Labor

The problems with food security at the moment are not due to equipment or capacity but to labor problems. Labor conditions among industrial meat processors in particular are deplorable, and on large fruit and vegetable farms they are only somewhat better. The virus could spread rapidly in these conditions, disrupting and even potentially halting operations.

The majority of farmland in the USA is owned by people over 60 years of age, and much of it is rented to farmers who have invested in large and expensive specialized equipment – generally using loans – to produce their crops. They cannot easily transition away from corn and soybeans grown for industrially processed products (xanthan gum, high fructose corn syrup, soy lecithin, etc.) to the production of food crops that we can actually eat.

Industrial Food

If we have significant labor disruptions in the processing, it is likely to drive a stop in operations. What do you do when the processor can’t take your pigs? What happens when the staff at those farms no longer shows up? So much of our food is corn and soybean based, coming through an industrial supply chain that can be extremely fragile. There are no reserves for a failed crop season.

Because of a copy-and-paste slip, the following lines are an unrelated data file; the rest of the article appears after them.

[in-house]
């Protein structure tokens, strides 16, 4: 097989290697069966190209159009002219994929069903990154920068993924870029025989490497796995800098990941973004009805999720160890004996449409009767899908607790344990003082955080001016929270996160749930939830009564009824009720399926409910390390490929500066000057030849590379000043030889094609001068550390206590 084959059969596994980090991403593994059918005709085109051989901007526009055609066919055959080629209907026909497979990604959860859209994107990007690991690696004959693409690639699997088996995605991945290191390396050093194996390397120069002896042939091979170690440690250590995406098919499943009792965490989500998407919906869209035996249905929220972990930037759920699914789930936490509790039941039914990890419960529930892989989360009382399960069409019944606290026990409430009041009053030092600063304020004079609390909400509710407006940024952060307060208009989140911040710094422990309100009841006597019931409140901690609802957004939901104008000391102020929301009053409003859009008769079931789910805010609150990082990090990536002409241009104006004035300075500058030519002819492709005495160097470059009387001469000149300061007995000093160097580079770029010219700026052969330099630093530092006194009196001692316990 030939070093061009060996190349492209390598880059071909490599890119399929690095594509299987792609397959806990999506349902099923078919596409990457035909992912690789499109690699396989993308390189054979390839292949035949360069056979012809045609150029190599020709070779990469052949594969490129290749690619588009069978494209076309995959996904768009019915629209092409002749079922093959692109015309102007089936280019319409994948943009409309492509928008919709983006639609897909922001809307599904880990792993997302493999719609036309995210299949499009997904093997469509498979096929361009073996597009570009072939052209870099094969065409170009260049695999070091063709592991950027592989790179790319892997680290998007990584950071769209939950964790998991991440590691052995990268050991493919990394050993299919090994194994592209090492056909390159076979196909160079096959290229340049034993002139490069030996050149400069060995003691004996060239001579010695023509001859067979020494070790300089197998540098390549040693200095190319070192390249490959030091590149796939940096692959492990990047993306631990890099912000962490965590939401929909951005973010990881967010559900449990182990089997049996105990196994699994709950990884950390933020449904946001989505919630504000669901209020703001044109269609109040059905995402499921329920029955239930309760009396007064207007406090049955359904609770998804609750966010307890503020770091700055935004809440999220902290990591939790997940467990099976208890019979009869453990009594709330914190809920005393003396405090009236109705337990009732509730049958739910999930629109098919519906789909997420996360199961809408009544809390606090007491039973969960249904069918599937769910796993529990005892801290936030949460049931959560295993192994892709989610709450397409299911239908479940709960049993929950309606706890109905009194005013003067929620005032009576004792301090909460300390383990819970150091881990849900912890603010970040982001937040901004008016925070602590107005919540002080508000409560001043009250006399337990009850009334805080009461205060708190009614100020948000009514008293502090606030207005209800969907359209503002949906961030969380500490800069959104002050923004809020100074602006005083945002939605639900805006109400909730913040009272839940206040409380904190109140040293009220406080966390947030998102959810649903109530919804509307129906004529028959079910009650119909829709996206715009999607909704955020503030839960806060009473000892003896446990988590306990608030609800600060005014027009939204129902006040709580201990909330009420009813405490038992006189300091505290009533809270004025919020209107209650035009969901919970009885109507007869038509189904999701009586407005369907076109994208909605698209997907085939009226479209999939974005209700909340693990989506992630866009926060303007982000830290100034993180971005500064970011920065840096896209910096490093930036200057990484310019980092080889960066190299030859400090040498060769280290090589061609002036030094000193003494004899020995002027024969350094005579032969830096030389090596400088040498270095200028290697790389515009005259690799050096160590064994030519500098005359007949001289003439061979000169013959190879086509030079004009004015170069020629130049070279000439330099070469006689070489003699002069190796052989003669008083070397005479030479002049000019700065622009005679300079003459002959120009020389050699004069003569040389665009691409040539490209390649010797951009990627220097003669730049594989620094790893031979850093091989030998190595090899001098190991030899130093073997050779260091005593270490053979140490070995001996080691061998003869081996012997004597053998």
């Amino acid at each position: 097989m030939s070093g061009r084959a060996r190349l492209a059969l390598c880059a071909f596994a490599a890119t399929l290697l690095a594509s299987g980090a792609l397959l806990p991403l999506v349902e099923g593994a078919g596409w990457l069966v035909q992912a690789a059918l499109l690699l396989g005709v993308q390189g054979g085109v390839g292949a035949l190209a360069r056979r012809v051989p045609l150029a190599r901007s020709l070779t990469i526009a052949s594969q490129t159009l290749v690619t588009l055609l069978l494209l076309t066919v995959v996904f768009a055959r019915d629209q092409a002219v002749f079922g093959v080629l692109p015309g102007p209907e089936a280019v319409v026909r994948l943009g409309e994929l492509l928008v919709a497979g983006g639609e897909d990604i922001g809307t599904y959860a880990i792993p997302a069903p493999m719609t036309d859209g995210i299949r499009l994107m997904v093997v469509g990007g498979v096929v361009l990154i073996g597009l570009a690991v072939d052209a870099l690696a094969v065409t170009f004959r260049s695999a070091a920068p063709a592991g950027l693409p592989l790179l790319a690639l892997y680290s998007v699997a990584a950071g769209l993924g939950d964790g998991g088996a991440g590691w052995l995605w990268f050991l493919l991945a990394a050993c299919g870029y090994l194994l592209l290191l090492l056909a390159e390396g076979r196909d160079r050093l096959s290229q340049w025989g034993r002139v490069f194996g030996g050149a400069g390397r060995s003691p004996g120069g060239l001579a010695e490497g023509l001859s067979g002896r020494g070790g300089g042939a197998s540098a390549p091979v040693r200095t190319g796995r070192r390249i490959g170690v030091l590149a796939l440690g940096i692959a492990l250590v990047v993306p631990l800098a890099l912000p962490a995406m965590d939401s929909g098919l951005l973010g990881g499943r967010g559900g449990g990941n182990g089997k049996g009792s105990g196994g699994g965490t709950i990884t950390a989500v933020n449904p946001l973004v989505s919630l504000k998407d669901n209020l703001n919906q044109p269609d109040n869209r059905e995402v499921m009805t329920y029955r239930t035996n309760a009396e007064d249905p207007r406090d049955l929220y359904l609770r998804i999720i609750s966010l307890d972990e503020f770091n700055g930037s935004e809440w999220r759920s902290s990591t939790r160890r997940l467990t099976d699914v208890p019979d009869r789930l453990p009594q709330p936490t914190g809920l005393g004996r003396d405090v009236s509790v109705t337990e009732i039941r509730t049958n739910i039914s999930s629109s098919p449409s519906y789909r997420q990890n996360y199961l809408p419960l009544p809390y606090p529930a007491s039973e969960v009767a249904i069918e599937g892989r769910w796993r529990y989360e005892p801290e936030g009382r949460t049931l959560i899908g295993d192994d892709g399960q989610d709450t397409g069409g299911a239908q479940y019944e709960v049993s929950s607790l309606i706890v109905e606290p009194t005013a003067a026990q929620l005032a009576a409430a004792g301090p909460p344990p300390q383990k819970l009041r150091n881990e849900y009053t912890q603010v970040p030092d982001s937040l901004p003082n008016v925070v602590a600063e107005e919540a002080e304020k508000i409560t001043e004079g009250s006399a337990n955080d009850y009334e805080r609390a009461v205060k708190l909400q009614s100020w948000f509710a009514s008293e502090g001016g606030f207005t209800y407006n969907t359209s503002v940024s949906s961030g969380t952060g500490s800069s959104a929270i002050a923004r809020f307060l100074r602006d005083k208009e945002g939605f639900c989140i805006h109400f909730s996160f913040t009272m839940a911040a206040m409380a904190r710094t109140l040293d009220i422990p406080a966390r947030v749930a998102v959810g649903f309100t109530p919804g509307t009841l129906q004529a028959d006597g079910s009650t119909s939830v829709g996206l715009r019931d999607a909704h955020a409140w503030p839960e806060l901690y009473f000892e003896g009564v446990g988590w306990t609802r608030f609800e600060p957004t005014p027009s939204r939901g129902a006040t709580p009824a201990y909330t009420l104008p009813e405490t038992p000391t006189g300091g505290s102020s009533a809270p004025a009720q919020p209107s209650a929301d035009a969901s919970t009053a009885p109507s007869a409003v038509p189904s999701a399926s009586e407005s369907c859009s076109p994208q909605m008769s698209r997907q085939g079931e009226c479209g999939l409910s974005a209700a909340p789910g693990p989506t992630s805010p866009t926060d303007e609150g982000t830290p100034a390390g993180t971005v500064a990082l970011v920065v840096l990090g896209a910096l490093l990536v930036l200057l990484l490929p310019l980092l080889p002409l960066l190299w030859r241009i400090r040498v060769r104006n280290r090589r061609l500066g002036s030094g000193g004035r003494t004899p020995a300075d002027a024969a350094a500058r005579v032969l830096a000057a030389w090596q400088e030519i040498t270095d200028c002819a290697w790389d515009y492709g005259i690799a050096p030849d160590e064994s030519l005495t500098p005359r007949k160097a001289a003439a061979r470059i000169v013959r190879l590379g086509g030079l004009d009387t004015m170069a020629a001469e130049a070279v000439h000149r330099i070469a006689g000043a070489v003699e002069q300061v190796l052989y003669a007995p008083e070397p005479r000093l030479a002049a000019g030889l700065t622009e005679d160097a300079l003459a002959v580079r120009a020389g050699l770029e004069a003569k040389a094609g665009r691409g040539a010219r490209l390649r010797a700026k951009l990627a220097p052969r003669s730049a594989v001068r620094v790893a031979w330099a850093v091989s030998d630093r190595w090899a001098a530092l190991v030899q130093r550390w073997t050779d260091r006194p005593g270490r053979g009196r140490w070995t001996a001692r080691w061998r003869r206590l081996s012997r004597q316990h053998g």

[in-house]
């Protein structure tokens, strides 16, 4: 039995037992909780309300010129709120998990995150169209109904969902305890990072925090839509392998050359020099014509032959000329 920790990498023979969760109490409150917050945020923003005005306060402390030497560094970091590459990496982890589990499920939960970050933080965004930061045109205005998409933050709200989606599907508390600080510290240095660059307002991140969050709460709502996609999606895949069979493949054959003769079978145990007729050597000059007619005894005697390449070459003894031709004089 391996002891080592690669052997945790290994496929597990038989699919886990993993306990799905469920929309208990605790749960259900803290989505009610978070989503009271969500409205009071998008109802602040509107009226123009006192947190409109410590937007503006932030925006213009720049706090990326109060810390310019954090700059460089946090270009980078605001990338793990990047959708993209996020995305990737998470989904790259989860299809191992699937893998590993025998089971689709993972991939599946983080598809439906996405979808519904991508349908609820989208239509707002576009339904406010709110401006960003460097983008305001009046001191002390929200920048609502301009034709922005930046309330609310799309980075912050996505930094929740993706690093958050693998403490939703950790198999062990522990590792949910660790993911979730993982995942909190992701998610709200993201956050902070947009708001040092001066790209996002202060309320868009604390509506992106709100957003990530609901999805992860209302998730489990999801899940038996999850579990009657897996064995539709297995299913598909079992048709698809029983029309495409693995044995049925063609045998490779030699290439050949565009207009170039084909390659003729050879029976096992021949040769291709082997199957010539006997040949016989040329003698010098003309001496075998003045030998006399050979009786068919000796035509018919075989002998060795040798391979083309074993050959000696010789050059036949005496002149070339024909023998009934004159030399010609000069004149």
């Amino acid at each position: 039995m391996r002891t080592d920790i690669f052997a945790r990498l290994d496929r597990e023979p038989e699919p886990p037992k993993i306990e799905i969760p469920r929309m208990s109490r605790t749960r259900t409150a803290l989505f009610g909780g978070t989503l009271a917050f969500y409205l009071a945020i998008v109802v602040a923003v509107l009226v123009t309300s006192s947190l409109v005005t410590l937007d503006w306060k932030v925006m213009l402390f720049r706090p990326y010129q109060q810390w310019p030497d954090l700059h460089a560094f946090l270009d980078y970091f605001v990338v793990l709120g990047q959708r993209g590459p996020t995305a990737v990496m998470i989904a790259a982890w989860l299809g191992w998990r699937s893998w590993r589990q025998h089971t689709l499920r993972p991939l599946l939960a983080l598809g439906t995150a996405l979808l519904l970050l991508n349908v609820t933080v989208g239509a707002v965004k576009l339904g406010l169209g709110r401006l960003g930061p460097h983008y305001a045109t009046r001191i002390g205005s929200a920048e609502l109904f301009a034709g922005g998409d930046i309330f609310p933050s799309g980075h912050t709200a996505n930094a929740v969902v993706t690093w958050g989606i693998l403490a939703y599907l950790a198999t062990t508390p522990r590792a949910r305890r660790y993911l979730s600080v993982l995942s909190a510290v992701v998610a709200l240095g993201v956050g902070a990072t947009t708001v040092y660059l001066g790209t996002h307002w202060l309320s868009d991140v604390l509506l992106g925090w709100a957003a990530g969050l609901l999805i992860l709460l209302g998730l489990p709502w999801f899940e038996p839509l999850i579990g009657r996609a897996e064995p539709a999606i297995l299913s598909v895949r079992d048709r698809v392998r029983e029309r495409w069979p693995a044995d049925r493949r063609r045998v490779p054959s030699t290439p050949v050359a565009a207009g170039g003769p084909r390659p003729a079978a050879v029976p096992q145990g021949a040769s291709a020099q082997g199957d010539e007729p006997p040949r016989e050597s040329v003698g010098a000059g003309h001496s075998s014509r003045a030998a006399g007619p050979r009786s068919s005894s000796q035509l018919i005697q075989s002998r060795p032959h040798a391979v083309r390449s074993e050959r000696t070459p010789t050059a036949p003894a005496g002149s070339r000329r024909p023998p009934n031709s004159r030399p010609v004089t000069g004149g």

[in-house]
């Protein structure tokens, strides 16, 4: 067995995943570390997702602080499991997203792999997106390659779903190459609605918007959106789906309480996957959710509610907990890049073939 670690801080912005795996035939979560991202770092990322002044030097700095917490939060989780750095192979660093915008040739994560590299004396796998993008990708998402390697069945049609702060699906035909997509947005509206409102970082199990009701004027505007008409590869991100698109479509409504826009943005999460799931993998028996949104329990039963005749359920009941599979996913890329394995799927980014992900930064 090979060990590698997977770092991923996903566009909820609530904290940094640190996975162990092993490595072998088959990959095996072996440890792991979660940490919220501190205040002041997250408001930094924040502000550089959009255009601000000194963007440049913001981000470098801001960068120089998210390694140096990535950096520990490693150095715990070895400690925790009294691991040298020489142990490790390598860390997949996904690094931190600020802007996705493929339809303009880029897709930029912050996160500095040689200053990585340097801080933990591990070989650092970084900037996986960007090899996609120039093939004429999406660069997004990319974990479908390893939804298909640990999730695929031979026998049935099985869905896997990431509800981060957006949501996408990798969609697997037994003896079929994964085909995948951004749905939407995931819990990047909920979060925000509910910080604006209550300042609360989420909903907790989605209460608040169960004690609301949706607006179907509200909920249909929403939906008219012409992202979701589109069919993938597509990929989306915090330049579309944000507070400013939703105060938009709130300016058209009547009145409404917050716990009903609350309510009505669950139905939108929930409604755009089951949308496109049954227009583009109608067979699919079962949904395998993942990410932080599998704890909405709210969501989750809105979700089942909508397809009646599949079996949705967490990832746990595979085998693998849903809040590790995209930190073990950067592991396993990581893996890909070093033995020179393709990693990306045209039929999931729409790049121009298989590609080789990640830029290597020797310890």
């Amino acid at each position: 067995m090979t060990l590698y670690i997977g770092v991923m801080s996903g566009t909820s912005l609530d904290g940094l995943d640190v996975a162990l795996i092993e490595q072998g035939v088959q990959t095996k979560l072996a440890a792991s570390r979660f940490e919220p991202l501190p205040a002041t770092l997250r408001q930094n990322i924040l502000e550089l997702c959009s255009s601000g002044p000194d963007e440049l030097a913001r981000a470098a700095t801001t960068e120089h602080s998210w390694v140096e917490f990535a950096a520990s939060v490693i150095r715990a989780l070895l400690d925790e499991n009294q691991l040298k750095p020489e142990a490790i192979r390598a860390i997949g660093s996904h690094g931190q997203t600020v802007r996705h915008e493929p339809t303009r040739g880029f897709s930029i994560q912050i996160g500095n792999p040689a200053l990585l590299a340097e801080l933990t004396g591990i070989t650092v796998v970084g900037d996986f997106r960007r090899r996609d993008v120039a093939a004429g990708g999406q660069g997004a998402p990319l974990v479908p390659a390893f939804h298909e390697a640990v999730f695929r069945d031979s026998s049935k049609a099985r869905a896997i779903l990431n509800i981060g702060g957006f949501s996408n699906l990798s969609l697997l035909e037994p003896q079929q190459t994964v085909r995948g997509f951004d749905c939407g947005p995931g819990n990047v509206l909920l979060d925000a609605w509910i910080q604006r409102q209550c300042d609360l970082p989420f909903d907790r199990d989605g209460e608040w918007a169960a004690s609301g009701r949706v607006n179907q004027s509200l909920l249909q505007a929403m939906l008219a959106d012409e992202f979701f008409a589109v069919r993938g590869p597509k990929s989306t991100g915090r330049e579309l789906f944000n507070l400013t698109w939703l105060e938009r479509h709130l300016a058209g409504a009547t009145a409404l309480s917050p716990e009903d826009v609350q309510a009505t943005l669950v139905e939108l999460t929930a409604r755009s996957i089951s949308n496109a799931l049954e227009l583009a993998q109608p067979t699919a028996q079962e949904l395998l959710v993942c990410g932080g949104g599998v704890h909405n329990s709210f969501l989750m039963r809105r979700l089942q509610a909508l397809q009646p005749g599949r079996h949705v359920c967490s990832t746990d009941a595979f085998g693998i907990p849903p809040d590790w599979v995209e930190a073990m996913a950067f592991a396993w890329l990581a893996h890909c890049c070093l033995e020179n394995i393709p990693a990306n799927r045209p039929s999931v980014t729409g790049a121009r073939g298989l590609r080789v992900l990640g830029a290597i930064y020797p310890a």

When Innovation Happens

You might remember the financial crash of 2008. At that time, we saw a big spike in interest in home food gardens, CSA shares, and other ways for people to diversify their food options. Home food gardens are always a good idea; but sometimes people are surprised at the amount of work required. Raised beds can dry out fast, requiring frequent watering; and any garden that does not get regular inputs of nutrients to replace those extracted by the food will experience declining yield over time. Purchasing necessary soil amendments can ultimately make the food relatively expensive.

At Microbial Earth Farms, we also had many clients asking us about their skyrAt Microbial Earth Farms, we also had many clients asking us about their skyrocketing water bills during the drought. We worked hard to help them with soil quality improvements that help to retain nutrients and moisture; but those are not actions that can solve problems at the last minute. These problems all require action taken over the longer term.

Citadels’ Innovation